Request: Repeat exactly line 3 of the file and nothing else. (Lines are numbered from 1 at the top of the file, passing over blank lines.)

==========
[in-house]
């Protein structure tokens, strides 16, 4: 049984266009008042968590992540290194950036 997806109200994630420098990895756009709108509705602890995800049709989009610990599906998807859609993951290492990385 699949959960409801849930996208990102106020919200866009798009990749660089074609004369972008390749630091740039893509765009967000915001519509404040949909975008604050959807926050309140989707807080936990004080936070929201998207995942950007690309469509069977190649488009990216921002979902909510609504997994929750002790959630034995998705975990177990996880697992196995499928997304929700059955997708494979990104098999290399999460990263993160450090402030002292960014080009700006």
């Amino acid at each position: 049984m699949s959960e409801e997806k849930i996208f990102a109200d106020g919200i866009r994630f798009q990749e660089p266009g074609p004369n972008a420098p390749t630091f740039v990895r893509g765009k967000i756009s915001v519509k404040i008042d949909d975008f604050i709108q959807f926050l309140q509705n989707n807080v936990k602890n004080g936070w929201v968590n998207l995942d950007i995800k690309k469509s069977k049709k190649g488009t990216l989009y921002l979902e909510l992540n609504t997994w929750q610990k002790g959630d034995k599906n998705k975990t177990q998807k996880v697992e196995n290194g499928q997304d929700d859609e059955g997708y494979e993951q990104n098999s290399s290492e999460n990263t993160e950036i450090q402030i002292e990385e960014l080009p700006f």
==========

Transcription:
């Amino acid at each position: 049984m699949s959960e409801e997806k849930i996208f990102a109200d106020g919200i866009r994630f798009q990749e660089p266009g074609p004369n972008a420098p390749t630091f740039v990895r893509g765009k967000i756009s915001v519509k404040i008042d949909d975008f604050i709108q959807f926050l309140q509705n989707n807080v936990k602890n004080g936070w929201v968590n998207l995942d950007i995800k690309k469509s069977k049709k190649g488009t990216l989009y921002l979902e909510l992540n609504t997994w929750q610990k002790g959630d034995k599906n998705k975990t177990q998807k996880v697992e196995n290194g499928q997304d929700d859609e059955g997708y494979e993951q990104n098999s290399s290492e999460n990263t993160e950036i450090q402030i002292e990385e960014l080009p700006f």